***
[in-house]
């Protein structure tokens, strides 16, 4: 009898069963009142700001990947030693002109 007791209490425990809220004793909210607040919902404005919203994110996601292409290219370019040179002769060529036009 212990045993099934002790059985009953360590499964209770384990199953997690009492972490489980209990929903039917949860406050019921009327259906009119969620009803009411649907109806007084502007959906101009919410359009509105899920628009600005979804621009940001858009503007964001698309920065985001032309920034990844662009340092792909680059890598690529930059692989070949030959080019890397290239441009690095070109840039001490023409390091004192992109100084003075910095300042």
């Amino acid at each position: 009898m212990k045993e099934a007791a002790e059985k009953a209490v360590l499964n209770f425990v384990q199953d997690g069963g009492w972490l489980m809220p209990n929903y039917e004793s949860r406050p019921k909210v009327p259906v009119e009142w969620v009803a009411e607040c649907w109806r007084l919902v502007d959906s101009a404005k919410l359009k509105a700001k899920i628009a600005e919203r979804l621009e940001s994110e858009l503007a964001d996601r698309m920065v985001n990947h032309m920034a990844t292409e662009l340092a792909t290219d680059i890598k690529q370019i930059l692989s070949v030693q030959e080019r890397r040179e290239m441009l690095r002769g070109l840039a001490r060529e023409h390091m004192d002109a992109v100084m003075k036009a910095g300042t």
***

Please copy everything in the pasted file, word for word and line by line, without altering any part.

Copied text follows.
[in-house]
């Protein structure tokens, strides 16, 4: 009898069963009142700001990947030693002109 007791209490425990809220004793909210607040919902404005919203994110996601292409290219370019040179002769060529036009 212990045993099934002790059985009953360590499964209770384990199953997690009492972490489980209990929903039917949860406050019921009327259906009119969620009803009411649907109806007084502007959906101009919410359009509105899920628009600005979804621009940001858009503007964001698309920065985001032309920034990844662009340092792909680059890598690529930059692989070949030959080019890397290239441009690095070109840039001490023409390091004192992109100084003075910095300042």
């Amino acid at each position: 009898m212990k045993e099934a007791a002790e059985k009953a209490v360590l499964n209770f425990v384990q199953d997690g069963g009492w972490l489980m809220p209990n929903y039917e004793s949860r406050p019921k909210v009327p259906v009119e009142w969620v009803a009411e607040c649907w109806r007084l919902v502007d959906s101009a404005k919410l359009k509105a700001k899920i628009a600005e919203r979804l621009e940001s994110e858009l503007a964001d996601r698309m920065v985001n990947h032309m920034a990844t292409e662009l340092a792909t290219d680059i890598k690529q370019i930059l692989s070949v030693q030959e080019r890397r040179e290239m441009l690095r002769g070109l840039a001490r060529e023409h390091m004192d002109a992109v100084m003075k036009a910095g300042t």